2

Im trying to understand how to obtain the p2SH address when decoding an output script.

r.push_back(Pair("p2sh", CBitcoinAddress(CScriptID(script)).ToString()));

source

As far as I understand CScriptID is the hash160 of the script.

1 Answer 1

2

So, a P2SH scriptPubKey looks like this:

OP_HASH160 <20 byte script hash> OP_EQUAL

Serialized, in hex, that looks like:

17a9140000000000000000000000000000000000000087

^ ScriptPubkey len 
  ^ OP_HASH160
    ^ Data element len
      ^ Data element
                                            ^ OP_EQUAL

where the zeros can be any byte.

How does that transform into an address starting with 3? You transform it the same way you would a normal Bitcoin address, but with a different version byte. Instead of 00, you would use 05.

See also the P2SH address specification.

6
  • please see follow-up here
    – Albert S
    Sep 2, 2016 at 17:39
  • do you transform just the data element?
    – Albert S
    Sep 3, 2016 at 2:33
  • @Alberts Yes, you transform just the data element. However, the follow up question doesn't contain any P2SH outputs. It has a multisig output that could be stated as a P2SH output, but no P2SH outputs.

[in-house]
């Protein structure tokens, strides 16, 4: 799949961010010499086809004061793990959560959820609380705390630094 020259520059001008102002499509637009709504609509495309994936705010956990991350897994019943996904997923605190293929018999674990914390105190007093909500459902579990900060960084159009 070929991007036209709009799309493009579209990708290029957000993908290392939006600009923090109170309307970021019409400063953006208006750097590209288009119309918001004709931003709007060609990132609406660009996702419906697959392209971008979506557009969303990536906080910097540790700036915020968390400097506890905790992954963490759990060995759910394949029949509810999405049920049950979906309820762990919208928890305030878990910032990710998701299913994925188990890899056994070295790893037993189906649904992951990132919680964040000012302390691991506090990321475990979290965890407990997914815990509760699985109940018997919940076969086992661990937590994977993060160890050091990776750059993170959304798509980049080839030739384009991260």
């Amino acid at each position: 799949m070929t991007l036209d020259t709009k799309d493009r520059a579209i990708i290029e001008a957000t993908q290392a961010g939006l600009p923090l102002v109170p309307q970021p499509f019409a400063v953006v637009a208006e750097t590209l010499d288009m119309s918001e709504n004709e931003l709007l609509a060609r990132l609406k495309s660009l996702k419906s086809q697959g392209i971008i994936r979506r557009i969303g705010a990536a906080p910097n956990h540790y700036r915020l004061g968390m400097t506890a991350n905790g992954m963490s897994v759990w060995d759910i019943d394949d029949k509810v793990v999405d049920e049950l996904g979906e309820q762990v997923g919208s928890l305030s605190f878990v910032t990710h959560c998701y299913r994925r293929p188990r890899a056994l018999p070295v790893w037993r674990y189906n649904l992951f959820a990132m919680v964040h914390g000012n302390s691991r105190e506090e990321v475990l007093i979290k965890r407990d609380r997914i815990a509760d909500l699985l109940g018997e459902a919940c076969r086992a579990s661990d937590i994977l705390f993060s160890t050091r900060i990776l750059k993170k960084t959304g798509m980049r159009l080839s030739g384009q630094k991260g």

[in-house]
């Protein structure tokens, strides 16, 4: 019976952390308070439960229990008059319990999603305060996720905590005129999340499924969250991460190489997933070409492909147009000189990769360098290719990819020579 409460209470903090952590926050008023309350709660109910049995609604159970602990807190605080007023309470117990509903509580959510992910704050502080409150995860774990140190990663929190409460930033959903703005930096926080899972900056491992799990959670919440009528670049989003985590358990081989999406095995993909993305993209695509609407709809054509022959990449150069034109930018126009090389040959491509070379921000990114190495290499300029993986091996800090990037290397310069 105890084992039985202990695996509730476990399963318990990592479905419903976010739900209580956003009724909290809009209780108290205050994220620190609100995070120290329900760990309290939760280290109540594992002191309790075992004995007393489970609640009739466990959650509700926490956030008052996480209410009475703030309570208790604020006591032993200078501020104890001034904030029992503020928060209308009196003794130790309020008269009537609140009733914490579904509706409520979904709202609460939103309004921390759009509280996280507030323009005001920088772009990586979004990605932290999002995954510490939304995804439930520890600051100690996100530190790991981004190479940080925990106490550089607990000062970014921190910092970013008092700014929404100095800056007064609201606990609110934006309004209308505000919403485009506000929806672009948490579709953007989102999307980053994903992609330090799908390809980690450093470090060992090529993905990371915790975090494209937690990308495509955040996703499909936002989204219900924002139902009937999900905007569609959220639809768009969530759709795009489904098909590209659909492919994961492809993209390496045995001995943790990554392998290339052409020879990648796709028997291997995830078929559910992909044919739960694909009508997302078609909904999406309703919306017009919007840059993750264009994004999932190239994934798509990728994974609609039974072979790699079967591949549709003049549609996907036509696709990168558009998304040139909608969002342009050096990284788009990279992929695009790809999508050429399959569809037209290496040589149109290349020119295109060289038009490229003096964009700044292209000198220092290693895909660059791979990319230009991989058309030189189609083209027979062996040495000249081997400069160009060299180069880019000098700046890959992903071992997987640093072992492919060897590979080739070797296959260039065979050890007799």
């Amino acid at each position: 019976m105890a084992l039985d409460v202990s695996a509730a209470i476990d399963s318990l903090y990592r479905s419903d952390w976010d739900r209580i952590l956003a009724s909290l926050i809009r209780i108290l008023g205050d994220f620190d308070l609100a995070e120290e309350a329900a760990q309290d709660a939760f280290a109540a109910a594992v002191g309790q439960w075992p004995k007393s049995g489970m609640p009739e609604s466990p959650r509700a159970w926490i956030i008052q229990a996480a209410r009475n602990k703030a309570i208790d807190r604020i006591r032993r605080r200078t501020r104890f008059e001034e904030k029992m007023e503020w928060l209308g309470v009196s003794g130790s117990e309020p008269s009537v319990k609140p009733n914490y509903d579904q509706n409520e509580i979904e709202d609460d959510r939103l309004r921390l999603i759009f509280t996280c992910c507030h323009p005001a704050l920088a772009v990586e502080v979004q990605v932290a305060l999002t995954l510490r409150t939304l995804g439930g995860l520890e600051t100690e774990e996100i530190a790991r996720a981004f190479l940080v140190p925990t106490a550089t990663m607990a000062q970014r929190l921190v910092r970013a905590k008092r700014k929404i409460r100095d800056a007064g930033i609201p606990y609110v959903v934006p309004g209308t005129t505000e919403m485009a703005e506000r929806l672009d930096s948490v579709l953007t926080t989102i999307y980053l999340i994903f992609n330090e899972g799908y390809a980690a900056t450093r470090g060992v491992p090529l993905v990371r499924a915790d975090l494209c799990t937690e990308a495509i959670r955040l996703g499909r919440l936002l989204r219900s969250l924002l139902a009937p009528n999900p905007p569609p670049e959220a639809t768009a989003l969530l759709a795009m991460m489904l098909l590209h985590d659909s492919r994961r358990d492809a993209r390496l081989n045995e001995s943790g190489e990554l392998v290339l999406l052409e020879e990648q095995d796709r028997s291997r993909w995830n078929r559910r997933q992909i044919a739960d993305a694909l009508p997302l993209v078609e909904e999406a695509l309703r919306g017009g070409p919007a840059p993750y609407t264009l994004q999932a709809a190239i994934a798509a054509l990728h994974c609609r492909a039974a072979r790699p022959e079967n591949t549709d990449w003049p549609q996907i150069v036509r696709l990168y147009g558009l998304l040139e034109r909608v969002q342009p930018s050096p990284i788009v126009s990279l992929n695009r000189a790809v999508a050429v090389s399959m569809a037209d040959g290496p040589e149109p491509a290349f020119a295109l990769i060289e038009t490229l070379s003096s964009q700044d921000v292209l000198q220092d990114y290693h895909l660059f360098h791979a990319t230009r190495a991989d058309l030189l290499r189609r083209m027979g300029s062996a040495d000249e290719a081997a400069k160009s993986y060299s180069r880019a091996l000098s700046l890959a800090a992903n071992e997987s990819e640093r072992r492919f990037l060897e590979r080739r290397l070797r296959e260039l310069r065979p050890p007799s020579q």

– Nick ODell
    Sep 3, 2016 at 4:41
  • I think you are looking at the address that signed for the transaction, When i follow your instructions i get the address that signed for this output. I was interested in the P2SH address (3...), how to extract it from a redeem script. I did figure that out and have posted the answer in the follow up question.
    – Albert S
    Sep 6, 2016 at 23:31
  • @Alberts Your extraction is correct for bare multisig outputs. However, people also use P2SH, and your code will not work correctly for that. What's the difference? P2SH has an output script like OP_HASH160 <hash> OP_EQUAL and bare multisig looks like <something> OP_CHECKMULTISIGVERIFY
    – Nick ODell
    Sep 6, 2016 at 23:39

Your Answer

By clicking “Post Your Answer”, you agree to our terms of service and acknowledge you have read our privacy policy.

Not the answer you're looking for? Browse other questions tagged or ask your own question.